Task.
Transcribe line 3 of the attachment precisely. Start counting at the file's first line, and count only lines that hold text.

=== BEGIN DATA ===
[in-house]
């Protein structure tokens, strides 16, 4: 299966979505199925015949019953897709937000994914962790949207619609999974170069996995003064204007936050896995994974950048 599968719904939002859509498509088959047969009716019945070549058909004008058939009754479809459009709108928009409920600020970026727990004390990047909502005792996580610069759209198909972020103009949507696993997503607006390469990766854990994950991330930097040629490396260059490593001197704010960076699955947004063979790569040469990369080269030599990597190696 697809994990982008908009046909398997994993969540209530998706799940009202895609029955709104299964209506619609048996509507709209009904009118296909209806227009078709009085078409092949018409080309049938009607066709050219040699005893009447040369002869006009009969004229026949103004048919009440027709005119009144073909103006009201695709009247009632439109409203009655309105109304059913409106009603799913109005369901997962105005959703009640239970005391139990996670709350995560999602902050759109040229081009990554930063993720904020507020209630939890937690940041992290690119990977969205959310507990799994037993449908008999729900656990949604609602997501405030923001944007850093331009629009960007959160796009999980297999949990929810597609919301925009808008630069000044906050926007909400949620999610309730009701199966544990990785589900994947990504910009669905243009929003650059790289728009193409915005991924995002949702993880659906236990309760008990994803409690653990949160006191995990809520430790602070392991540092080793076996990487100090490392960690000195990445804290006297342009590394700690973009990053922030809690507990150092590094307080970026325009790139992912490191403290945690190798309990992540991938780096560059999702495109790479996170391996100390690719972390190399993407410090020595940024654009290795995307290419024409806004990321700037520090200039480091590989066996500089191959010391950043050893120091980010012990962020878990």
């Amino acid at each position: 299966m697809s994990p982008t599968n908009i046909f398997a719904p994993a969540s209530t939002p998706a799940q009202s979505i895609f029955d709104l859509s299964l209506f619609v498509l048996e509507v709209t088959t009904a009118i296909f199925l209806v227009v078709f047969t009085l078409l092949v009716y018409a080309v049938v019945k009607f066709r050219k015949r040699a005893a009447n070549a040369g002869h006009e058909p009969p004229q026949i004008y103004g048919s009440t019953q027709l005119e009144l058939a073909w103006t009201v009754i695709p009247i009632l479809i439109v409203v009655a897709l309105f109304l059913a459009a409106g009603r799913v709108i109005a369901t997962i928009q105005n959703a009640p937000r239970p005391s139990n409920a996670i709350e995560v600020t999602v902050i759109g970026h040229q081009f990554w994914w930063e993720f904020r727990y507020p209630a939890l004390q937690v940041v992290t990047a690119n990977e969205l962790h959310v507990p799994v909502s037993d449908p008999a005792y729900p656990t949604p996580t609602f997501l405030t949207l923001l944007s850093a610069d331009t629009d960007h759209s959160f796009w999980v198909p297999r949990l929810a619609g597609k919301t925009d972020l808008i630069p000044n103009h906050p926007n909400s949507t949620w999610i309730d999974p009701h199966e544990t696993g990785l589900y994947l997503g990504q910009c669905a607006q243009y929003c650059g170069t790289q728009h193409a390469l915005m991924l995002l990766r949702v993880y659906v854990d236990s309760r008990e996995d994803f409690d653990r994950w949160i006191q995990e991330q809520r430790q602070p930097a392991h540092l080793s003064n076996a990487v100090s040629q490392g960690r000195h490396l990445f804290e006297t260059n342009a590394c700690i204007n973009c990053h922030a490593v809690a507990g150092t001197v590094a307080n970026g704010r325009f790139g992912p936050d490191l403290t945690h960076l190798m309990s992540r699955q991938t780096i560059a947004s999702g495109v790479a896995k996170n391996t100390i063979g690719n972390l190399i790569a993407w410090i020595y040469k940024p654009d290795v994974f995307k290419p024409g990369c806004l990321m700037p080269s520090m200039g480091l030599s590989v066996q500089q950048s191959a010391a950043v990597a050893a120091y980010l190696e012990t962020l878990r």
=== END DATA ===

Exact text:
């Amino acid at each position: 299966m697809s994990p982008t599968n908009i046909f398997a719904p994993a969540s209530t939002p998706a799940q009202s979505i895609f029955d709104l859509s299964l209506f619609v498509l048996e509507v709209t088959t009904a009118i296909f199925l209806v227009v078709f047969t009085l078409l092949v009716y018409a080309v049938v019945k009607f066709r050219k015949r040699a005893a009447n070549a040369g002869h006009e058909p009969p004229q026949i004008y103004g048919s009440t019953q027709l005119e009144l058939a073909w103006t009201v009754i695709p009247i009632l479809i439109v409203v009655a897709l309105f109304l059913a459009a409106g009603r799913v709108i109005a369901t997962i928009q105005n959703a009640p937000r239970p005391s139990n409920a996670i709350e995560v600020t999602v902050i759109g970026h040229q081009f990554w994914w930063e993720f904020r727990y507020p209630a939890l004390q937690v940041v992290t990047a690119n990977e969205l962790h959310v507990p799994v909502s037993d449908p008999a005792y729900p656990t949604p996580t609602f997501l405030t949207l923001l944007s850093a610069d331009t629009d960007h759209s959160f796009w999980v198909p297999r949990l929810a619609g597609k919301t925009d972020l808008i630069p000044n103009h906050p926007n909400s949507t949620w999610i309730d999974p009701h199966e544990t696993g990785l589900y994947l997503g990504q910009c669905a607006q243009y929003c650059g170069t790289q728009h193409a390469l915005m991924l995002l990766r949702v993880y659906v854990d236990s309760r008990e996995d994803f409690d653990r994950w949160i006191q995990e991330q809520r430790q602070p930097a392991h540092l080793s003064n076996a990487v100090s040629q490392g960690r000195h490396l990445f804290e006297t260059n342009a590394c700690i204007n973009c990053h922030a490593v809690a507990g150092t001197v590094a307080n970026g704010r325009f790139g992912p936050d490191l403290t945690h960076l190798m309990s992540r699955q991938t780096i560059a947004s999702g495109v790479a896995k996170n391996t100390i063979g690719n972390l190399i790569a993407w410090i020595y040469k940024p654009d290795v994974f995307k290419p024409g990369c806004l990321m700037p080269s520090m200039g480091l030599s590989v066996q500089q950048s191959a010391a950043v990597a050893a120091y980010l190696e012990t962020l878990r």